Remove or move any components that restrict access to the system board.
6.
Disconnect all cables from the system board.
Before you remove the existing system board, visually compare the replacement system board to the existing system board to make sure that you have
the correct part. Note that the one-piece system board and the two-piece, riser system board are interchangeable.
7.
Remove the shipping screw.
NOTICE: Release the front tab on the one-piece system board before you remove the system board. For the two-piece system board, release the front
tab and the side tab before you remove the system board.
8.
Remove the system board.
If you are removing the one-piece system board, pull up on the front tab and slide the system board toward the front of the computer; lift it up and
away.
If you are removing the two-piece, riser system board, pull up on the front tab and the side tab and slide the system board toward the front of the
computer; lift it up and away.
9.
Place the system board that you just removed next to the replacement system board.
Replacing the System Board
1.
Transfer components from the existing system board to the replacement system board.
a.
Remove the memory modules (and continuity modules, if any) and install them on the replacement board.
CAUTION: The microprocessor package and heat sink assembly can get hot. To avoid burns, be sure that the package and assembly have had
sufficient time to cool before you touch them.
2.
b.
Remove the heat sink assembly and microprocessor package from the existing system board and transfer it to the replacement system board.
c.
If the system board that you are replacing is a two-piece, riser-type system board, you do not have to remove the riser. Dell supplied you with
either a two-piece, riser-type system board with the riser already attached or with a one-piece system board.
Configure the settings of the replacement system board.
Set the jumper on the replacement system board so it is identical to the one on the existing board.
3.
Orient the replacement board by aligning the notches on the bottom to the tabs on the computer floor.
4.
Slide the board toward the back of the computer until it clicks into place.
5.
Replace the shipping screw, if needed.
The shipping screw is included for shipping purposes only—it is not needed for normal computer operation.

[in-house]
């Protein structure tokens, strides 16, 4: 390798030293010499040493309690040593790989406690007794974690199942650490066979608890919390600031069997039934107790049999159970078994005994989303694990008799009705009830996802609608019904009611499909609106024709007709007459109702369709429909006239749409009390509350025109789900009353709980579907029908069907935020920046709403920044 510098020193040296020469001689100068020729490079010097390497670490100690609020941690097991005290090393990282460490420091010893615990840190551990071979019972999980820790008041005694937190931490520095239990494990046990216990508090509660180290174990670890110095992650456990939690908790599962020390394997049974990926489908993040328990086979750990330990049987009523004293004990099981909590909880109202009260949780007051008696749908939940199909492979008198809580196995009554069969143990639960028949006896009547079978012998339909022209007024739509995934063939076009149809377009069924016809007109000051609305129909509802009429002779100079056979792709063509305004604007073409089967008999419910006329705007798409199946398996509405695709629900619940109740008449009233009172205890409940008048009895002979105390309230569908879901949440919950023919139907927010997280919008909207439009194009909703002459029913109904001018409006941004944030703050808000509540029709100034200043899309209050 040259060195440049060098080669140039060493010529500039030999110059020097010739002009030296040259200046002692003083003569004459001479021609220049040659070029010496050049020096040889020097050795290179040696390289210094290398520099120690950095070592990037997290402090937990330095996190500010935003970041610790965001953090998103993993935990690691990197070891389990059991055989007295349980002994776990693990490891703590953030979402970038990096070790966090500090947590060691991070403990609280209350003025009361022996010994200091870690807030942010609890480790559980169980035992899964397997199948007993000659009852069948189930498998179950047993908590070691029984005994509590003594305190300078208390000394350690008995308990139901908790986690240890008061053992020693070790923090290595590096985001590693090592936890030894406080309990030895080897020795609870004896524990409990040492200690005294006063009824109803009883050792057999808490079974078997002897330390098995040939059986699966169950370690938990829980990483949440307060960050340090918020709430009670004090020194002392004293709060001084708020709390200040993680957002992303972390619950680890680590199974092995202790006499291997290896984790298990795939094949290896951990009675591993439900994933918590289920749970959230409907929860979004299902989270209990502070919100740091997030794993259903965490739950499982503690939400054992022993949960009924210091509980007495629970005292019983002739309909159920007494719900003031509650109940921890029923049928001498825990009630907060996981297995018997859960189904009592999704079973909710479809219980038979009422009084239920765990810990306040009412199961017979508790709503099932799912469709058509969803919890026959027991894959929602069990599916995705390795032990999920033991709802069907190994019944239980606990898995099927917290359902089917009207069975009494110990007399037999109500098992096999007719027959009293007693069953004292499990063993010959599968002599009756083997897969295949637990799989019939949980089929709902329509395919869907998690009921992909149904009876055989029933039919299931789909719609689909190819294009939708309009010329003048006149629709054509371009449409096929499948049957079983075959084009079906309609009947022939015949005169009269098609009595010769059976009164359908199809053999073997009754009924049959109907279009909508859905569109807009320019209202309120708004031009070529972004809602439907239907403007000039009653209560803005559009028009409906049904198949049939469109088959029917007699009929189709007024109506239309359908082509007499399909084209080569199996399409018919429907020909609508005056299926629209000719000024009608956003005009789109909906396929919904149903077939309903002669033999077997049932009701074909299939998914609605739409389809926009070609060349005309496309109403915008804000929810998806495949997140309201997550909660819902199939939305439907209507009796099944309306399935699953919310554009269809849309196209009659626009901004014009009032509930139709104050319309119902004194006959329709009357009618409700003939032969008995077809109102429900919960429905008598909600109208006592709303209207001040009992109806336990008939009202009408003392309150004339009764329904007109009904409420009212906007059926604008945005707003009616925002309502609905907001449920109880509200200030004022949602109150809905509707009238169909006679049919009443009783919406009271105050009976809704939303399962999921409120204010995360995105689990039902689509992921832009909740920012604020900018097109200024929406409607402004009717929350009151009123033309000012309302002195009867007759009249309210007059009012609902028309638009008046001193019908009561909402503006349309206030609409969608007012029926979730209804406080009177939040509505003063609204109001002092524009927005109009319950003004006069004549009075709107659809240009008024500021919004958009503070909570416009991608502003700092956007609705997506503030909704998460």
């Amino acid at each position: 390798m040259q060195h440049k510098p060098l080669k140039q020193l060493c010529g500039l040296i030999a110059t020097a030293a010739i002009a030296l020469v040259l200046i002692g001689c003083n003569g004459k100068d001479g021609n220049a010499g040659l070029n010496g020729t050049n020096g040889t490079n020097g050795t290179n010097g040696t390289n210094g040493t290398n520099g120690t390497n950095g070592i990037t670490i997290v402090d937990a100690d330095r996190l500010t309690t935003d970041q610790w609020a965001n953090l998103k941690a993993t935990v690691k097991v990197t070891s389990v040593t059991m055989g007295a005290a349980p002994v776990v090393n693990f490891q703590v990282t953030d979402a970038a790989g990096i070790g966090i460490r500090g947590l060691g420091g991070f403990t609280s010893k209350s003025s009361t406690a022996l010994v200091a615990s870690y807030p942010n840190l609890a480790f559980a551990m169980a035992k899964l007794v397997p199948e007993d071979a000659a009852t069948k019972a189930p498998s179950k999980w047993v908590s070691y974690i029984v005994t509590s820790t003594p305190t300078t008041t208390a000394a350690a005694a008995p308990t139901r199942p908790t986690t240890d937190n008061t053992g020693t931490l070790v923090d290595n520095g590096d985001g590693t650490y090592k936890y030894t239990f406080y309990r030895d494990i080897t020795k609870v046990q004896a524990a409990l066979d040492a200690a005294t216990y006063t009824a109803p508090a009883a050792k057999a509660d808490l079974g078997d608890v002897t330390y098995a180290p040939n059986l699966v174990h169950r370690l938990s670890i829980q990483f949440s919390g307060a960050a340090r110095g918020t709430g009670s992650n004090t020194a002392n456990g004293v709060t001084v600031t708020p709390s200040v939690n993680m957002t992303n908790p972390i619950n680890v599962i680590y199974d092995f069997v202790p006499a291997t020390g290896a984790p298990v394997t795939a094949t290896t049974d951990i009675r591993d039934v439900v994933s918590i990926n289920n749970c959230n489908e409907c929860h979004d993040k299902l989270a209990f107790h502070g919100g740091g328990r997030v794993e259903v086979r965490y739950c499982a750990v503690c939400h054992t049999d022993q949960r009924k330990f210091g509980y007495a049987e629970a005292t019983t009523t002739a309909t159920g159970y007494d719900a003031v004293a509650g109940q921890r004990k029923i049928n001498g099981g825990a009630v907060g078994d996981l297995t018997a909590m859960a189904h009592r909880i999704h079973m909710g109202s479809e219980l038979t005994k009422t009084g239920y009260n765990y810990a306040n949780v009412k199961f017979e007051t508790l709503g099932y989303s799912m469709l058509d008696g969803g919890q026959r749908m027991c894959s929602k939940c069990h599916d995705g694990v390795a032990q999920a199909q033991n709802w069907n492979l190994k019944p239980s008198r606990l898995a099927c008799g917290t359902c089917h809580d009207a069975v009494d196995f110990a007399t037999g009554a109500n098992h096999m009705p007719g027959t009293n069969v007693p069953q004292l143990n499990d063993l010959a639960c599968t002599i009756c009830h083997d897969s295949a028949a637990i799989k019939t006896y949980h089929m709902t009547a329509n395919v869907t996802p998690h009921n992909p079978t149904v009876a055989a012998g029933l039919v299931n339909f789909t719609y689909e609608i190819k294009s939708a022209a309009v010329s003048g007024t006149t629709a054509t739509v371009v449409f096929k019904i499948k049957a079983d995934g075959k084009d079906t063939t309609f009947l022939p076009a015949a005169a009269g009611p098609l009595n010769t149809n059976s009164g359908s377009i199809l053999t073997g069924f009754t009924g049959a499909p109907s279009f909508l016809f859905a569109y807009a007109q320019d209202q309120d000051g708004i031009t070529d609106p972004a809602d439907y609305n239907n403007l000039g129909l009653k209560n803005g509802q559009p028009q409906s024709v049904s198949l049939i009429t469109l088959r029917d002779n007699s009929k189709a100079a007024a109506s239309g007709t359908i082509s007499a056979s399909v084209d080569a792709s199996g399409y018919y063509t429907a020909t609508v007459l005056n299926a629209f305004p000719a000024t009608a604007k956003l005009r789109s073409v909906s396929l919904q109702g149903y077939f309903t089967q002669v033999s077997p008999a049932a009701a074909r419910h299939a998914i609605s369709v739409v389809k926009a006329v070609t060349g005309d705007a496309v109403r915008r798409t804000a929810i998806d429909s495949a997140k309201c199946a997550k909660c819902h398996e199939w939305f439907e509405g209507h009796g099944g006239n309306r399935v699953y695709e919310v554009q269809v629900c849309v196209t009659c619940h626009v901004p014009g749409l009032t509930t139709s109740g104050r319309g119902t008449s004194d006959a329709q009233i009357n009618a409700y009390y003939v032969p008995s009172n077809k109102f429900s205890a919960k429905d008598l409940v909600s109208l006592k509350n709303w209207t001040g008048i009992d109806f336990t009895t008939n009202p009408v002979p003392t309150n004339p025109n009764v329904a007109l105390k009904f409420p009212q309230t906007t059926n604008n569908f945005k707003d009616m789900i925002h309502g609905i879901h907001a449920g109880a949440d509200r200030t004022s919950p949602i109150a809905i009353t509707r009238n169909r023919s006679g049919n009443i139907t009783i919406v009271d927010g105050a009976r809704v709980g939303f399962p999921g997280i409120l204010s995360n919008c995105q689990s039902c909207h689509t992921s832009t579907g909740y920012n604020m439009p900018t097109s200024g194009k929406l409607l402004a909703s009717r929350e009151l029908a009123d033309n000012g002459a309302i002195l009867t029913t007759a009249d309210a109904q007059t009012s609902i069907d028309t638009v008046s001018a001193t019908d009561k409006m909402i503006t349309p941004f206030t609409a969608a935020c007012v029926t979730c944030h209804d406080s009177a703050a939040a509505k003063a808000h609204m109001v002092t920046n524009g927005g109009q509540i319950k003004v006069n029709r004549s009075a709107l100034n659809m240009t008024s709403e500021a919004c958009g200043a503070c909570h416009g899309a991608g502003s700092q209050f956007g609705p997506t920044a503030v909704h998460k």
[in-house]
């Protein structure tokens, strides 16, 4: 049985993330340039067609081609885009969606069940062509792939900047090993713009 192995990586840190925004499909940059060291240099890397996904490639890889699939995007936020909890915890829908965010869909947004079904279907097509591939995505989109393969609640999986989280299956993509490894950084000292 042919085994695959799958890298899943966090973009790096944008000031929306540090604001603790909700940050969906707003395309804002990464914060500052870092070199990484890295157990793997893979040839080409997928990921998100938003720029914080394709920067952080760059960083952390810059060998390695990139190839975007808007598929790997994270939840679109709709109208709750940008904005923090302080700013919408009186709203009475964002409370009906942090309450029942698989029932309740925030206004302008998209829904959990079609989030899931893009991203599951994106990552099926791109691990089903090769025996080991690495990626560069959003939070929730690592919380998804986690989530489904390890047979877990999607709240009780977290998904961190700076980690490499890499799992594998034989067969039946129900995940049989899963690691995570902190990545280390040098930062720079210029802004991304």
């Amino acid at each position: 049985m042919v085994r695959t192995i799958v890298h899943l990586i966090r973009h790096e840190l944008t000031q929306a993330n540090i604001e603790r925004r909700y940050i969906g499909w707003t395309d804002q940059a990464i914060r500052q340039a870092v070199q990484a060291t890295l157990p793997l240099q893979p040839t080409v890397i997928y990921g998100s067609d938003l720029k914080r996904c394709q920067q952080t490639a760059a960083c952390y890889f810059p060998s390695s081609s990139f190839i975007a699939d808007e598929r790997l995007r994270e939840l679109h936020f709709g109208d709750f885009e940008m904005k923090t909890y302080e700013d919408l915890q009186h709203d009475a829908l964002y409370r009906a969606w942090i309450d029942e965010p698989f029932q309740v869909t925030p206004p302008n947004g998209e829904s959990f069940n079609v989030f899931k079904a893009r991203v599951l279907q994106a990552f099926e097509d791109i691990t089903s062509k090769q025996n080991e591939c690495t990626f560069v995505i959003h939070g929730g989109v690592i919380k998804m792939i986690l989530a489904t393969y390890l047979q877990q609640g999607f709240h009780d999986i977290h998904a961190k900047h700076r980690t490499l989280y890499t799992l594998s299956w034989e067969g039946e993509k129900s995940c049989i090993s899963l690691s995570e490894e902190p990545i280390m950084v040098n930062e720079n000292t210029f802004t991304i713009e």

6.
Replace any components and cables that you removed from the system board.
7.
Close the computer cover.
8.
Connect your computer and devices to their electrical outlets, and turn them on.
NOTICE: To connect a network cable, first plug the cable into the network wall jack and then plug it into the computer.
Closing the Computer Cover
1.
Ensure that all cables are connected, and fold cables out of the way.
Gently pull the power cables toward you so that they do not get caught underneath the drives.
2.
Ensure that no tools or extra parts are left inside the computer.
3.
Close the cover:
a.
Pivot the cover down.
b.
Press down on the right side of the cover until it closes.
c.
Press down on the left side of the cover until it closes.
d.
Ensure that both sides of the cover are locked. If not, repeat step 3.
NOTICE: To connect a network cable, first plug the cable into the network wall jack and then plug it into the computer.
4.
Connect your computer and devices to electrical outlets, and turn them on.
After you open and close the cover, the chassis intrusion detector, if enabled, causes the following message to appear on the screen at the next
computer start-up:
ALERT! Cover was previously removed.
5.
Reset the chassis intrusion detector by changing Chassis Intrusion to Enabled or Enabled-Silent.
Hint: If a setup password has been assigned by someone else, contact your network administrator for information on resetting the chassis intrusion
detector.
Back to Contents Page
Back to Contents Page
Solving Problems
Dell™ Dimension™ 8200
Accessing Help Files
Microsoft® Windows® Error Messages
Power Problems
General Program Problems
Start-Up Error Messages
Internet Connection Problems
Video and Monitor Problems
E-Mail Problems
Sound and Speaker Problems
Resolving Other Technical Problems
Printer Problems
Reinstalling Drivers
Scanner Problems
Resolving Software and Hardware Incompatibilities
Modem Problems
Using System Restore
Mouse Problems
Reinstalling Windows XP
Keyboard Problems
Reinstalling Windows Me
Drive Problems
Reinstalling Windows 2000
Network Problems
Accessing Help Files
To access the Tell Me How help file
Microsoft® Windows® XP
1.
2.
3.
Click the Start button, and then click Help and Support.
Click User and system guides, and then click User's guides.
Click Tell Me How.
Windows Millennium Edition (Me) and Windows 2000
Click the Start button, point to Programs, point to User's Guides, and then click Tell Me How.
To access help in Windows XP
1.
2.
3.
4.
Click the Start button, and then click Help and Support.
Type a word or phrase that describes your problem, and then click the arrow icon.
Click the topic that describes your problem.
Follow the instructions shown on the screen.
To access help in Windows Me
1.
2.
3.
4.
Click the Start button, and then click Help.
Type a word or phrase that describes your problem in the Search box, and then click Go.